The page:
At the time of my Uncle’s death I had worked in a terribly heartless company. I worked in residential with pre-release male inmates that mainly consisted of meth cooks and those battling with a meth addiction. So working in addiction was no big mystery even at that time. I called my boss, who at the time was one of the worst human beings I have ever worked with, and informed her through my cracked voice that I couldn’t come in. I lost my Uncle to his addiction and I needed time to process and be with my family. There was no, “Oh my goodness, take all the time you need. Let me know if you need anything.” The only thing she said was:

“All right, when will you be back?”

I don’t know.” I replied.

Well, he’s not immediate family and an Uncle’s death is not covered in our bereavement policy so I need to know.

Obviously, I was too numb and couldn’t think straight so I didn’t give a damn whether his death was covered or not. Plus who the hell even asks that when someone has told you that they JUST FOUND OUT THEIR FAMILY MEMBER DIED??? At that moment all I knew was that I couldn’t go to work. How could they even expect me to smile and pretend everything was peachy after finding out the worst news of my life? I’d never called off work before. I’d always been an exceptional employee, even though she liked to point out how incompetent I was at my job, and then praise me all in one sentence. She was an awful human being.

“I understand that and at this moment I don’t care. I can’t come in and I can’t even think straight right now. Just take it out of my vacation if you have to. I’ll call you when I know more.” 

With that I hung up and proceeded to place the hardest calls of my life… breaking the news to his kids. Now those moments are a blur due to my emotional state. I remember the general sobbing and cries, but I don’t like to replay those moments. It’s much too hard to even think about. My heart aches just thinking about it. All I know is my Uncle’s death showed me the true colors of the company I used to be apart of. A company that called the clients they served: “fucking criminals.” They proved time and time again that they didn’t care about me as an individual. They proved that with most of their employees. They even proved they weren’t really there to help these criminals, who we were supposed to transition into society, not judge or condemn. They only cared about themselves. Sad that a “helping” company was so heartless. Those “fucking criminals” (yes I’m not making up this statement, it was really said) I served as a counselor ended up showing me more empathy than most of the management and most of my co workers. But that’s a story for another day (if I ever even want to tell it).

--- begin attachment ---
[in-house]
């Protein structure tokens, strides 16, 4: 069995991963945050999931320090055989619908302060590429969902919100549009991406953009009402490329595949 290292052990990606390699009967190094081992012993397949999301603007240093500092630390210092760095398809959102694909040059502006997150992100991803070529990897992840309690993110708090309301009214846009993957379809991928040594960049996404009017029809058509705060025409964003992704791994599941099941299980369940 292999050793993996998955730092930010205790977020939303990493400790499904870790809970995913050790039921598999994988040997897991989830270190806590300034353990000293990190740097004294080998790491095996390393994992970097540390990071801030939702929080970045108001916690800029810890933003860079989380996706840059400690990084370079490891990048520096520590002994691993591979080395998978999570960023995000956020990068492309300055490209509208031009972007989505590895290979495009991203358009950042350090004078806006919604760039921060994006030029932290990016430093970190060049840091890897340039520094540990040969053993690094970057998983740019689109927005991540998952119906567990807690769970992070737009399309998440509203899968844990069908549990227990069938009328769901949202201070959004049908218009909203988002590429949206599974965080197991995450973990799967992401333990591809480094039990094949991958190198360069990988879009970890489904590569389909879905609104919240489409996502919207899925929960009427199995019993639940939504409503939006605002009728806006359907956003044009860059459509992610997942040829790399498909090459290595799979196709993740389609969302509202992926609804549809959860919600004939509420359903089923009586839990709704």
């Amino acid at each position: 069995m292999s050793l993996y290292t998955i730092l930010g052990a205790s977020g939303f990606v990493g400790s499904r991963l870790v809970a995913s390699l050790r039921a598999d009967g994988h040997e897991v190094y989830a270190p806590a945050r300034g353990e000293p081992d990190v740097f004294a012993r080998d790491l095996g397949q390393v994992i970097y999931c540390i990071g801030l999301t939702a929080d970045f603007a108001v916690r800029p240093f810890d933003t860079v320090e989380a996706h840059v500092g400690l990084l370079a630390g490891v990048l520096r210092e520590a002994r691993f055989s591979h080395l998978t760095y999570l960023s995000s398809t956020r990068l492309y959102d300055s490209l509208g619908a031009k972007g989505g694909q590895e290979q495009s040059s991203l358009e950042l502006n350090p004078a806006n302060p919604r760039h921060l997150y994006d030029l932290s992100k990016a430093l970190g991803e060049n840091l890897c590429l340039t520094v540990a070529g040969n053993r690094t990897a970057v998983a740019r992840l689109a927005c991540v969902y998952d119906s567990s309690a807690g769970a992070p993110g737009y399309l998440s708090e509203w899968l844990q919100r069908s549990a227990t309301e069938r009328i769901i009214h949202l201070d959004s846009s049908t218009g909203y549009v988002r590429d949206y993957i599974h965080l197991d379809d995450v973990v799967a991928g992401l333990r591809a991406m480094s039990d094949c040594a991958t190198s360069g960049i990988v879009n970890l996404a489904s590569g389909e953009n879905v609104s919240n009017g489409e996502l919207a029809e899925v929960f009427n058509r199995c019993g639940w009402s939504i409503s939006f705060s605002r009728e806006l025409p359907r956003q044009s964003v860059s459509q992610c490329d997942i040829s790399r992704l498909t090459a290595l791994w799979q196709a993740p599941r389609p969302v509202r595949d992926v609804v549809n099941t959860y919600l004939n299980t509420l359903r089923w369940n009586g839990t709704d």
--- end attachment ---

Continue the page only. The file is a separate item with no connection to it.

My Uncle used to be the story I told my clients to show that you can beat your addiction. That there is hope. After he relapsed for his last time and died he became the cautionary tale. December 13th, 2015 will forever be engraved in my mind. The sobs. The cries of:”Billy’s dead!” Nothing has felt the same since then.

One things for certain I got the hell out of that company. I learned a lesson. They taught me to look at my worth and what I deserve from a place of employment. They showed that you can gain respect from clients by simply treating them like human beings. But that’s a given. I had always said:

“I’m a social work major. I’m here to advocate for the best interest of whomever I serve. If I go down advocating then I did my job right.”